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A Culture of YES

Posted: June 5, 2012

This was a week where a lot of themes converged.  The catalyst was Barry Berman, Director of the Chelsea Jewish Foundation, the person in this field whom I most admire and respect.  He is the ultimate mensch—defined by Wikipedia as “a person of integrity and honor, someone of noble character. The key to being 'a real mensch' is nothing less than character, rectitude, dignity, a sense of what is right, responsible, decorous.”   And then it shows Barry’s picture.  Meeting Barry years ago was the motivation for me to decide to make an impact in this field.  But I digress………………….

Barry spoke at an event, organized by the very brilliant Barbara Friedman (our recently-retired-but-always-influential director of intergenerational programs) to link young people interested in the field of aging with those of us who have substantial experience.  Barry and his wonderful son Adam showed a video of a time they took the residents of their nursing home, who are suffering from ALS or MS, skydiving (strapped to experienced instructors, of course).  It was remarkable.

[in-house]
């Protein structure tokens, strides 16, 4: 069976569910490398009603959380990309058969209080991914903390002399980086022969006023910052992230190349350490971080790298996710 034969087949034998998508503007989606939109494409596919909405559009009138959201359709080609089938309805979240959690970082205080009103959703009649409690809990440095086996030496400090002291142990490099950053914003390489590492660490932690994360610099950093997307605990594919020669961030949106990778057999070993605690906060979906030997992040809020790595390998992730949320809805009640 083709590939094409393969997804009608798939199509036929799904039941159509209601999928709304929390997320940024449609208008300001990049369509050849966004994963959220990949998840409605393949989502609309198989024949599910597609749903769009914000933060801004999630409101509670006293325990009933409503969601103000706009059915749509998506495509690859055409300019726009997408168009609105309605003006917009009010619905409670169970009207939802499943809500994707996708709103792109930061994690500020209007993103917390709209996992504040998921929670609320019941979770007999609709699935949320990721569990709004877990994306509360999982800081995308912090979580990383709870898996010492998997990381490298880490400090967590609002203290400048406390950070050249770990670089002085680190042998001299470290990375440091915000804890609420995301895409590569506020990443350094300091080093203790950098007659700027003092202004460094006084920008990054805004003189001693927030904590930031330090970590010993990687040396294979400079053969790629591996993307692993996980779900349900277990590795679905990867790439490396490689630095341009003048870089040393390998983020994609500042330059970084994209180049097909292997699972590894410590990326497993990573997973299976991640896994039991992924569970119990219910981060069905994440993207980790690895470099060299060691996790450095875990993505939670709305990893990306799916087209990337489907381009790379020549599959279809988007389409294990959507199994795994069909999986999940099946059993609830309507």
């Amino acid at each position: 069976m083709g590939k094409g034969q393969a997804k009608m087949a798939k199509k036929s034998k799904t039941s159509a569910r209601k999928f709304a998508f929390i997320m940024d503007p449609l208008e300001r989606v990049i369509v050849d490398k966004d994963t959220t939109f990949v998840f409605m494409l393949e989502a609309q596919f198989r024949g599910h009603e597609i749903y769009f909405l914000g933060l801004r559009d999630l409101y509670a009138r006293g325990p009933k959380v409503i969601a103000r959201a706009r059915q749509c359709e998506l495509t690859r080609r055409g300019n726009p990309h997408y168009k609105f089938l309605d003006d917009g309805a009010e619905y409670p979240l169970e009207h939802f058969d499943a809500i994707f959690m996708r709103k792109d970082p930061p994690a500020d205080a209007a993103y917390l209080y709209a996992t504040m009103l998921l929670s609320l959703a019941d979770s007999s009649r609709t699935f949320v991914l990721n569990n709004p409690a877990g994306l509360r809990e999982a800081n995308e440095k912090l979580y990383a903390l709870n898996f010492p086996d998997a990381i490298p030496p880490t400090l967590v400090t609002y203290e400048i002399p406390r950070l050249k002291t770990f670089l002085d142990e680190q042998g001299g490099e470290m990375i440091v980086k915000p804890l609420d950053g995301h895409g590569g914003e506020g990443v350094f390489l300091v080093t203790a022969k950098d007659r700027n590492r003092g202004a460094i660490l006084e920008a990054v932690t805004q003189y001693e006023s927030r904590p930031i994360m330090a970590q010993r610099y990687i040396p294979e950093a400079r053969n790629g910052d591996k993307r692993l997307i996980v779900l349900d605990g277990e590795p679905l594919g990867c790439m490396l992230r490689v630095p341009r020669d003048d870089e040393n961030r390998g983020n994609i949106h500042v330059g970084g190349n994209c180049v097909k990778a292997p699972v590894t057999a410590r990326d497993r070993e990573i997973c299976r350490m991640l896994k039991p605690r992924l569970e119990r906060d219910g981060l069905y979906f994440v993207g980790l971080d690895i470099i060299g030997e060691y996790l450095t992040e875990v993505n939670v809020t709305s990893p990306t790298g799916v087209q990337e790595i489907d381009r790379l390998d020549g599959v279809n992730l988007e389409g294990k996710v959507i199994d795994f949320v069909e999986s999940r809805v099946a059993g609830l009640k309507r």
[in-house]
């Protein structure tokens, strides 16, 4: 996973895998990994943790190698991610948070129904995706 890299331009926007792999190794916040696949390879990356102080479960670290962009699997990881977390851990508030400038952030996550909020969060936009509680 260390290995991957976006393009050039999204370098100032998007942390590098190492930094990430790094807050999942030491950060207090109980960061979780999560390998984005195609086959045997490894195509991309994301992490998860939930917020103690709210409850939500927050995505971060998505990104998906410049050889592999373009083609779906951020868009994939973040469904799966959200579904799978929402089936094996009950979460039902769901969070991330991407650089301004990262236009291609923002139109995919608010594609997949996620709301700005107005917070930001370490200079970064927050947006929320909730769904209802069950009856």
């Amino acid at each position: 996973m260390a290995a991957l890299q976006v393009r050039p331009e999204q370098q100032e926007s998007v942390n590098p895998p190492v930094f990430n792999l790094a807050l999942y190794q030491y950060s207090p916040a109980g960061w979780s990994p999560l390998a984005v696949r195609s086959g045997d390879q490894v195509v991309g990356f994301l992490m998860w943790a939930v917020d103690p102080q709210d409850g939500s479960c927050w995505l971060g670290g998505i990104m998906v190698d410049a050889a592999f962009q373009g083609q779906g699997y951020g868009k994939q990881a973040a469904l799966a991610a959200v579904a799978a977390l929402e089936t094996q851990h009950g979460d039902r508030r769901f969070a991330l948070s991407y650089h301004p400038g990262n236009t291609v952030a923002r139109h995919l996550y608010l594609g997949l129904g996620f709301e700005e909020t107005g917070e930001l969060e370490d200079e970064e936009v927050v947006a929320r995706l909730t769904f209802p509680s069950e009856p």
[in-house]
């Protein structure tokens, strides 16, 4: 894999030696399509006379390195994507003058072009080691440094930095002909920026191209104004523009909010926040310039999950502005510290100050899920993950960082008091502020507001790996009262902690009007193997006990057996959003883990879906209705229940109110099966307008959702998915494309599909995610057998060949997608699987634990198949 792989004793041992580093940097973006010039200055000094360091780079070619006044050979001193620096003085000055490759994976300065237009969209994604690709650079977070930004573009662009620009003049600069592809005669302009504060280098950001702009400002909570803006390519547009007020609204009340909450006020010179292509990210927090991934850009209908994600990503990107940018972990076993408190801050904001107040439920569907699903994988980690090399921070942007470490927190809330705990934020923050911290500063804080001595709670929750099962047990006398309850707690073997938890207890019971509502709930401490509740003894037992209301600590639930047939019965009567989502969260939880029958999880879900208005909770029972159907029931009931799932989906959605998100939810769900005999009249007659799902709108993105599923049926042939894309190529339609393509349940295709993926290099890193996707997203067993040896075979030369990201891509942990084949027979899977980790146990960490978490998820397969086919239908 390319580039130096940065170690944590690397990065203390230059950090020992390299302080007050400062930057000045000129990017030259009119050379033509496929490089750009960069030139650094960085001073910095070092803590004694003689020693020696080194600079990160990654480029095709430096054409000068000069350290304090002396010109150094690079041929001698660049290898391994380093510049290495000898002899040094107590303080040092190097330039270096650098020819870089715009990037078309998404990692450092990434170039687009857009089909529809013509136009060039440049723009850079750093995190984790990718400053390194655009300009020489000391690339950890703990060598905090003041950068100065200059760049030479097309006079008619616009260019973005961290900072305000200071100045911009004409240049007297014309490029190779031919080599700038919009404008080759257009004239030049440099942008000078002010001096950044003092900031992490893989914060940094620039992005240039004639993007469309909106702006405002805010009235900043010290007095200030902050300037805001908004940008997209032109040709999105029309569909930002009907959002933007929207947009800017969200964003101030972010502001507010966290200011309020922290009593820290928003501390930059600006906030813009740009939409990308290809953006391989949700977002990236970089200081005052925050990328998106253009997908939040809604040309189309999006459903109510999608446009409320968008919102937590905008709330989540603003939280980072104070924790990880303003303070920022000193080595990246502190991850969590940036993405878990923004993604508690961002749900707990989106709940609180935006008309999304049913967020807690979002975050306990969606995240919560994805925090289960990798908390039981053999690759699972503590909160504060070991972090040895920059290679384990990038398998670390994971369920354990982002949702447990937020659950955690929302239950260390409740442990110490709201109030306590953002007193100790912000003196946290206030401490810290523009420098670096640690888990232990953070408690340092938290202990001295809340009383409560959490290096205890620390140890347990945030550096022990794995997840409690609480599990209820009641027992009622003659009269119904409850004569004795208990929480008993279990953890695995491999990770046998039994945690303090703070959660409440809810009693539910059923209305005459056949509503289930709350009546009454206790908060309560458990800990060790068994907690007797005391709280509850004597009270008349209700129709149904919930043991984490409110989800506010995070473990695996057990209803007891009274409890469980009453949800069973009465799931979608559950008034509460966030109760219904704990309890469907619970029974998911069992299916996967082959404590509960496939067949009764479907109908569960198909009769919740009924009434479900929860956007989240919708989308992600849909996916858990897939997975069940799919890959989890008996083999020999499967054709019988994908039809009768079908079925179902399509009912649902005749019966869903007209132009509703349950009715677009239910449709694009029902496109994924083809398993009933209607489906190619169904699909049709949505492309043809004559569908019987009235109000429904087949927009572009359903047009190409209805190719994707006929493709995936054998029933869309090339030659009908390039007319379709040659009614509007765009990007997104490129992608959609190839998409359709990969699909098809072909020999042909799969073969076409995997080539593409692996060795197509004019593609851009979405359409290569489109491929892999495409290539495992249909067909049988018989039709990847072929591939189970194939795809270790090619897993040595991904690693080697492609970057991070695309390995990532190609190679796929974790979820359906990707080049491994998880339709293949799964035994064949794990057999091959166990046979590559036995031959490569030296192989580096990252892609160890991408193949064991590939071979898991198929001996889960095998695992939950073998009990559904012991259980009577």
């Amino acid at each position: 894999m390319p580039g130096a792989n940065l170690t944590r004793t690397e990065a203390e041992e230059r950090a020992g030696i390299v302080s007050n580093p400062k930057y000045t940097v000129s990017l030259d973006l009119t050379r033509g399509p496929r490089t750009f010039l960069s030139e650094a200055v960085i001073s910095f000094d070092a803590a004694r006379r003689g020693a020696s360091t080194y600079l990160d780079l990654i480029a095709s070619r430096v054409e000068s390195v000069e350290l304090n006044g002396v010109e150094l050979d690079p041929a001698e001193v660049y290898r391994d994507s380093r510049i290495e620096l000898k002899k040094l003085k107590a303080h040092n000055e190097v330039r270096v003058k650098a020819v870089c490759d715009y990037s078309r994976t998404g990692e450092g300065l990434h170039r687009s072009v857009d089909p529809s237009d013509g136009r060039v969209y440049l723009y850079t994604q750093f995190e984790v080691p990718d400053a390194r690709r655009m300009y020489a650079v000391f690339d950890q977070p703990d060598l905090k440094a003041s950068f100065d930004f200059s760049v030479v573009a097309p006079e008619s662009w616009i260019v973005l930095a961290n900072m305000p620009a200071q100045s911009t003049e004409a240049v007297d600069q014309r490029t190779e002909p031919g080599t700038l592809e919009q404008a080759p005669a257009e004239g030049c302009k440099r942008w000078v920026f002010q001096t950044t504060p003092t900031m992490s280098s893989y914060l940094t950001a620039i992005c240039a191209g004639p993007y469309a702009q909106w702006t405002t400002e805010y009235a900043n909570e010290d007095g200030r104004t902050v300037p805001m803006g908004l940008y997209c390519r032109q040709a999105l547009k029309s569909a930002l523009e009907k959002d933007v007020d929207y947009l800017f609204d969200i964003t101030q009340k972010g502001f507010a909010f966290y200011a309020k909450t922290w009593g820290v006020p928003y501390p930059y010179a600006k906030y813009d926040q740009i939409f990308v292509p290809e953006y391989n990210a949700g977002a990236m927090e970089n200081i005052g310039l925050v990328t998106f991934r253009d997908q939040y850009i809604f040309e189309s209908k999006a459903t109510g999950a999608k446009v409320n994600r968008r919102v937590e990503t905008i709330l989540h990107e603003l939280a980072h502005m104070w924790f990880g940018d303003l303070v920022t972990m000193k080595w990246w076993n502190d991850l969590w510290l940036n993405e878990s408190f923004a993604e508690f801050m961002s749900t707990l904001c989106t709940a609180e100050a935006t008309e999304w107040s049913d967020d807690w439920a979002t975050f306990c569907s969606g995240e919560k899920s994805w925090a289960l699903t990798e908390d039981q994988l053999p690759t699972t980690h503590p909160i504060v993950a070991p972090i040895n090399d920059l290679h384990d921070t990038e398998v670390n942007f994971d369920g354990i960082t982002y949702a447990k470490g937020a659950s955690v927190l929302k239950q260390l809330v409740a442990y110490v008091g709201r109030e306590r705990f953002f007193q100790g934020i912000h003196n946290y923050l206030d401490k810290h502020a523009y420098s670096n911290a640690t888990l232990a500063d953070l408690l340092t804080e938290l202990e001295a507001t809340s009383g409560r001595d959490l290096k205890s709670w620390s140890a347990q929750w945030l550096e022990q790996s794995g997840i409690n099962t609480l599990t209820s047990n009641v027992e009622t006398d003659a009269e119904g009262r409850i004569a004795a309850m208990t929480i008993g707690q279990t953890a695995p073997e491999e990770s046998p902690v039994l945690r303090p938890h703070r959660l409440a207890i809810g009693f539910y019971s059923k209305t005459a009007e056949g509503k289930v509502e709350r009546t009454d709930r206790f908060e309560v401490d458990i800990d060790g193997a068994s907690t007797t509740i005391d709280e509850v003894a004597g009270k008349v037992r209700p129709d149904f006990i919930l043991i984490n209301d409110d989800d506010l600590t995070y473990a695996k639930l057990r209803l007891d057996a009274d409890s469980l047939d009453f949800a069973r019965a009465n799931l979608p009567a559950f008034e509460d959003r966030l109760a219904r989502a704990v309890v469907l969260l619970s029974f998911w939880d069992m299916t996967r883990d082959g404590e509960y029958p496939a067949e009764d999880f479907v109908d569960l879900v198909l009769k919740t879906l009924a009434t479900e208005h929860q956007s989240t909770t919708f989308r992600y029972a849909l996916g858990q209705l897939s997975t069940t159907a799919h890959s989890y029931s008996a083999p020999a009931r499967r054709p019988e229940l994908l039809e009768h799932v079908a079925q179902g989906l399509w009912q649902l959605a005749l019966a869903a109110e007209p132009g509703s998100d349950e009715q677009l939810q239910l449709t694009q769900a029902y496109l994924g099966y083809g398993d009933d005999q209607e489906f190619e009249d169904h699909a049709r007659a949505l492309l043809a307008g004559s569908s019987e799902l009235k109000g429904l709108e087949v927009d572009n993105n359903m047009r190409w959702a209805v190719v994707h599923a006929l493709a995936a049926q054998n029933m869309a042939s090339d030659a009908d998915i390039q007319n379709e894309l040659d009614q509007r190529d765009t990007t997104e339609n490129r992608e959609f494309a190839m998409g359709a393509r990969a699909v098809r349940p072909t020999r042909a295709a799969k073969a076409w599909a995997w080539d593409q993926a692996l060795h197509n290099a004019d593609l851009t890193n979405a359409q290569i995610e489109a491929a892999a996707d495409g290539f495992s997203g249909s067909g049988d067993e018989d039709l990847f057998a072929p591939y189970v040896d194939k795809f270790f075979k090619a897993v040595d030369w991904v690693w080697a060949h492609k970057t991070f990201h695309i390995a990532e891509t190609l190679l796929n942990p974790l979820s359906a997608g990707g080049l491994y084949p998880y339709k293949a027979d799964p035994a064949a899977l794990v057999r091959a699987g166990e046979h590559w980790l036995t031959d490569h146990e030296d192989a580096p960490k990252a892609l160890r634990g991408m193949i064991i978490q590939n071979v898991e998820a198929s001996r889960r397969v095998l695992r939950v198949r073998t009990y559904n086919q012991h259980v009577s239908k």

In addition to just simply being marvelous to see people literally fly who are otherwise trapped in their bodies, it reminded me of my trip to the Netherlands a month or so ago, where I was so impressed with Humanitas and their “culture of yes”.  It doesn’t translate very well, but Humanitas says they have “a tradition of 'very much is possible’ and ‘try everything and keep the good'”—as it was explained to me, anything any resident wishes to do should be supported.  Hans Becker, the director of Humanitas, would have said “yes” to skydiving, as improbable as it might seem at first blush.  Both Hans and Barry push us all to expand our views of what is possible and thus expand the good in the world.

And then Barry allowed me to tour him through our Brighton campus.  Repeatedly throughout the tour he noted that the buildings and grounds are very well maintained.  Hearing his respect for our maintenance team brought me back to my very first days at JCHE—and the first blog entry I wrote about our maintenance team, focusing on how you can tell a lot about a place by looking at the boiler room—ours are impressive.  No matter what leaps we take with programs, the quality of care we seek is not possible without a maintenance crew that excels at their work.  The “yes” culture must be all-inclusive!

JCHE is fortunate to have a talented team at all sites and departments and to be in a metropolitan area with sister organizations that can inspire us.  YES!

 

 

Watch the skydiving adventure in this wonderful video

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